I just discovered Hanpuku, a best-in-class solution for working with data visualization. I don't think there's anything better than this amazing piece of software!
I'd like to describe a workflow using this option mentioned by user568458:
I have given up on Illustrator's bronze age tool for doing charts of poll answers (mostly bar/column graphs, pie charts and line plots). Illustrator couldn't handle corrections, small tweaks or updated data - any modification ruined the layout. I also couldn't specify key dimensions that had to stay constant throughout the set of charts (bar height, font size, max height).
I also used python livereload to live code (auto-refresh on save, actually). It gets things moving along faster! Navigate to the project folder in command prompt / terminal and just type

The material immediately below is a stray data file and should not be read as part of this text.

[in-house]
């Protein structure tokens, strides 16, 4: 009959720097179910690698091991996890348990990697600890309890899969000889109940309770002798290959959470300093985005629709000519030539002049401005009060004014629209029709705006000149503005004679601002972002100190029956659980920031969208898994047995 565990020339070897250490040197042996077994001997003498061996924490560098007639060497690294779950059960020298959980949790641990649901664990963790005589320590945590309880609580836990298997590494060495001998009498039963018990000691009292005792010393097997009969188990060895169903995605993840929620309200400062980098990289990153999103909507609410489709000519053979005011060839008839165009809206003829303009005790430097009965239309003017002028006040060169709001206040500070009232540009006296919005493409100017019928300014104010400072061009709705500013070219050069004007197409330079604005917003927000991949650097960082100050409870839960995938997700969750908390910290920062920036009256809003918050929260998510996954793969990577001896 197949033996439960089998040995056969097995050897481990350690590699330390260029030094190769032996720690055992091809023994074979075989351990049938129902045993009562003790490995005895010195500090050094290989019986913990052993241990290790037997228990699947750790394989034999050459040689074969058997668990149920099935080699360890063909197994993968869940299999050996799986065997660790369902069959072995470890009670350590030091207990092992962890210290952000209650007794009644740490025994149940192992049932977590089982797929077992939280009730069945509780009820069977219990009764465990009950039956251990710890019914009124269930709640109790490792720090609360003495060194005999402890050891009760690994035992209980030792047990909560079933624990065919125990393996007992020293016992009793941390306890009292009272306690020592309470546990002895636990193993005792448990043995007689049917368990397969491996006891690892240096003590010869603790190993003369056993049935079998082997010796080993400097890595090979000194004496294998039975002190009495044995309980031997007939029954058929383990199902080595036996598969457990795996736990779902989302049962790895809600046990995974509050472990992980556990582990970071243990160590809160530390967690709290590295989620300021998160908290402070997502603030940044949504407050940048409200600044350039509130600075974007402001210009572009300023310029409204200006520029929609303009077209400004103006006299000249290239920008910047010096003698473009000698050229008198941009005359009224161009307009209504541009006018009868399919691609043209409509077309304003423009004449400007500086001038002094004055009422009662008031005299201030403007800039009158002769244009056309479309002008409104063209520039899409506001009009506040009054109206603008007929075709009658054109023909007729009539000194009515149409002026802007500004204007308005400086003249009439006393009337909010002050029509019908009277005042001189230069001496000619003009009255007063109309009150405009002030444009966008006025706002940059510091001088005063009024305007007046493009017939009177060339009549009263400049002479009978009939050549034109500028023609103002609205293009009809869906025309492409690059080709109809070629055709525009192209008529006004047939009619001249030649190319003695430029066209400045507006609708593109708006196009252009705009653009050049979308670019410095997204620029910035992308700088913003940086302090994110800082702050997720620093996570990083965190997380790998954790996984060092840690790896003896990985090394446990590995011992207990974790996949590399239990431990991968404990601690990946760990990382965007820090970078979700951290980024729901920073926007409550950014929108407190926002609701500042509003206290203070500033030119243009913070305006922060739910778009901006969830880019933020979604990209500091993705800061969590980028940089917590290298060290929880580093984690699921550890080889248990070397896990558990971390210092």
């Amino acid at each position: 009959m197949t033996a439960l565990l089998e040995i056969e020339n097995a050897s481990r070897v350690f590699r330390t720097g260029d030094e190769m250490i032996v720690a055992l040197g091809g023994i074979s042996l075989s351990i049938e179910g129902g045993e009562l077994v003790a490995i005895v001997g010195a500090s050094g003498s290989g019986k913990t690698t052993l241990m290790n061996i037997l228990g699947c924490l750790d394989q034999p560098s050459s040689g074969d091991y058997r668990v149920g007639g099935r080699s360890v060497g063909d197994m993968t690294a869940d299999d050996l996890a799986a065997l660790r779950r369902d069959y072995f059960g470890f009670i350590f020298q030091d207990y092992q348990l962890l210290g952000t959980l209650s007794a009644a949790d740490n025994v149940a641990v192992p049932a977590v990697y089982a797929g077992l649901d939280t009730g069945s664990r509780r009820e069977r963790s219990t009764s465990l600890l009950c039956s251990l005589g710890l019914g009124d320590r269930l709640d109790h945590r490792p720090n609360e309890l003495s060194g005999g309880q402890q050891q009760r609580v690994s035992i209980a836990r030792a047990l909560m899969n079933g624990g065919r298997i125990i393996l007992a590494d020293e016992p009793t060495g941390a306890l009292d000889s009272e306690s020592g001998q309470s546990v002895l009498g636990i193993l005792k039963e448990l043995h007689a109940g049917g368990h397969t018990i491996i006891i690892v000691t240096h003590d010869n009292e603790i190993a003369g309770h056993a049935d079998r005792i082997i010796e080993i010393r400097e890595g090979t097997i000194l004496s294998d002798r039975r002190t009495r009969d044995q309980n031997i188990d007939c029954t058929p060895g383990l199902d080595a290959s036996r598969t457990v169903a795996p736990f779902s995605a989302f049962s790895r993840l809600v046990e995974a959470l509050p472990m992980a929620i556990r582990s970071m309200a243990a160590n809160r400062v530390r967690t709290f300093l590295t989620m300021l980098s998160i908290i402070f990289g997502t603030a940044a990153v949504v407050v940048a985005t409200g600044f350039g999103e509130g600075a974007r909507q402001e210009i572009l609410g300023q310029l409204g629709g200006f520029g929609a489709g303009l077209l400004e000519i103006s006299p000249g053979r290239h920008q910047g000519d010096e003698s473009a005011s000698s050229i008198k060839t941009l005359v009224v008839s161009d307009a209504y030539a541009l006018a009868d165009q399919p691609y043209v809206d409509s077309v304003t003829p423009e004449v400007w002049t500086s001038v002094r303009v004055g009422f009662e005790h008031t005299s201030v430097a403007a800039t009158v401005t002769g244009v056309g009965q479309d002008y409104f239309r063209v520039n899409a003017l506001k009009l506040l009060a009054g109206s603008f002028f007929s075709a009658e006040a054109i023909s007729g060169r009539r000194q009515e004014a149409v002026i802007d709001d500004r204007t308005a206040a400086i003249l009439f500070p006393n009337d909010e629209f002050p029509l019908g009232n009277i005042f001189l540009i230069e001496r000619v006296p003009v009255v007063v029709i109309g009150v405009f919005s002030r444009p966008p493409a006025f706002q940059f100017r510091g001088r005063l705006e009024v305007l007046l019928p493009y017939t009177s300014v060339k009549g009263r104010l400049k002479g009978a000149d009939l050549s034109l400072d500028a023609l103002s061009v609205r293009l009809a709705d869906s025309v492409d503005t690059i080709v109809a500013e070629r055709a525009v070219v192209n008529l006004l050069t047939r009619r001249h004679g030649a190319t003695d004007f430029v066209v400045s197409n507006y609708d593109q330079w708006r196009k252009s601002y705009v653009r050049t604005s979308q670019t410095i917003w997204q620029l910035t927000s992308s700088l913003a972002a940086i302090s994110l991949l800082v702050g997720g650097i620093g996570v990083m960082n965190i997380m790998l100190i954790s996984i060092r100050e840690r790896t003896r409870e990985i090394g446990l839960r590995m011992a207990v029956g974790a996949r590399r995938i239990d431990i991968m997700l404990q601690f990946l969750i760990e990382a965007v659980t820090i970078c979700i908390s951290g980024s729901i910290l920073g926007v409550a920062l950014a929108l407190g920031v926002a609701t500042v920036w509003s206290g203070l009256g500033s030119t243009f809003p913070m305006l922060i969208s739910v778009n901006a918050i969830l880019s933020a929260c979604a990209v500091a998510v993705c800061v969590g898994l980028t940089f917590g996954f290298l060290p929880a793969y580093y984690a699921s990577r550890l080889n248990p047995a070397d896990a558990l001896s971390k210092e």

livereload. All project files are now served and can be accessed on URLs like
It takes an up-front investment of time to learn the charting framework, its quirks and limitations, but once your first few charts are built you can use them as templates, sometimes just plugging in new data, changing nothing else.
My framework would accept CSV files as input, which I got by exporting from .xlsx files. Plugging in new data was done by changing one line of code
Color themes could also be managed similarly with a JSON file.
From here on up to delivering CMYK EPSes much of the workflow can be automated.
Depending on the framework, exporting to SVG can be as easy as CtrlS. If it's embedded in the HTML markup as an SVG element you can batch export it with Playfair.
justinmanley/playfair: Generate charts and graphs from the command line using d3 and PhantomJS..
Initially I just used UI automation tools that would replicate enter-URL-save-as-enter-next-URL-save-as monkey-work for each file in the folder - AutoHotkey or WASP for PowerShell.
To batch convert SVGs to CMYK EPS files I made an action in Illustrator.